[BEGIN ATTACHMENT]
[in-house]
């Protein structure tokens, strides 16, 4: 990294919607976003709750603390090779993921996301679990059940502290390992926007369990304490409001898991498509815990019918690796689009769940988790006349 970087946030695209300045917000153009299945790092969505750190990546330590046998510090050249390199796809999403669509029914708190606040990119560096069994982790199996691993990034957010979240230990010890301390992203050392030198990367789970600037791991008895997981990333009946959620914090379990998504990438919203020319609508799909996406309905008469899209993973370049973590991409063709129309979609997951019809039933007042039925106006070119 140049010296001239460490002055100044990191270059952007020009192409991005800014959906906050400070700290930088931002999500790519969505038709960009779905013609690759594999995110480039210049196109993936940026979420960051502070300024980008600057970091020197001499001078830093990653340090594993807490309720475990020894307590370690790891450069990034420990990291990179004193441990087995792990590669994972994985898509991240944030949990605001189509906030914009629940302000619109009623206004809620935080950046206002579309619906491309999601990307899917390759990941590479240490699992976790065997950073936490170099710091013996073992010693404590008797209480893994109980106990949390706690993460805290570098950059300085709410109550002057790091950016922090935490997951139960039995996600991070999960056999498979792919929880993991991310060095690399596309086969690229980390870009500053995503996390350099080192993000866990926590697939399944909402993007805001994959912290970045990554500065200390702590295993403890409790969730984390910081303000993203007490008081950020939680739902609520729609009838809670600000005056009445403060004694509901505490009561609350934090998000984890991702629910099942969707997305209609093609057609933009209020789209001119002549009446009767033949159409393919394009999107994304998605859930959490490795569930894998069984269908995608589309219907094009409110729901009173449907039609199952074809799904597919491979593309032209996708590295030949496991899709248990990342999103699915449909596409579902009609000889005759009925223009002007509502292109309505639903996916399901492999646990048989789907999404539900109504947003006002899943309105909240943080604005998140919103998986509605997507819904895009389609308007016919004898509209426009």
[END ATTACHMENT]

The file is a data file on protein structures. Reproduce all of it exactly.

[in-house]
């Protein structure tokens, strides 16, 4: 990294919607976003709750603390090779993921996301679990059940502290390992926007369990304490409001898991498509815990019918690796689009769940988790006349 970087946030695209300045917000153009299945790092969505750190990546330590046998510090050249390199796809999403669509029914708190606040990119560096069994982790199996691993990034957010979240230990010890301390992203050392030198990367789970600037791991008895997981990333009946959620914090379990998504990438919203020319609508799909996406309905008469899209993973370049973590991409063709129309979609997951019809039933007042039925106006070119 140049010296001239460490002055100044990191270059952007020009192409991005800014959906906050400070700290930088931002999500790519969505038709960009779905013609690759594999995110480039210049196109993936940026979420960051502070300024980008600057970091020197001499001078830093990653340090594993807490309720475990020894307590370690790891450069990034420990990291990179004193441990087995792990590669994972994985898509991240944030949990605001189509906030914009629940302000619109009623206004809620935080950046206002579309619906491309999601990307899917390759990941590479240490699992976790065997950073936490170099710091013996073992010693404590008797209480893994109980106990949390706690993460805290570098950059300085709410109550002057790091950016922090935490997951139960039995996600991070999960056999498979792919929880993991991310060095690399596309086969690229980390870009500053995503996390350099080192993000866990926590697939399944909402993007805001994959912290970045990554500065200390702590295993403890409790969730984390910081303000993203007490008081950020939680739902609520729609009838809670600000005056009445403060004694509901505490009561609350934090998000984890991702629910099942969707997305209609093609057609933009209020789209001119002549009446009767033949159409393919394009999107994304998605859930959490490795569930894998069984269908995608589309219907094009409110729901009173449907039609199952074809799904597919491979593309032209996708590295030949496991899709248990990342999103699915449909596409579902009609000889005759009925223009002007509502292109309505639903996916399901492999646990048989789907999404539900109504947003006002899943309105909240943080604005998140919103998986509605997507819904895009389609308007016919004898509209426009």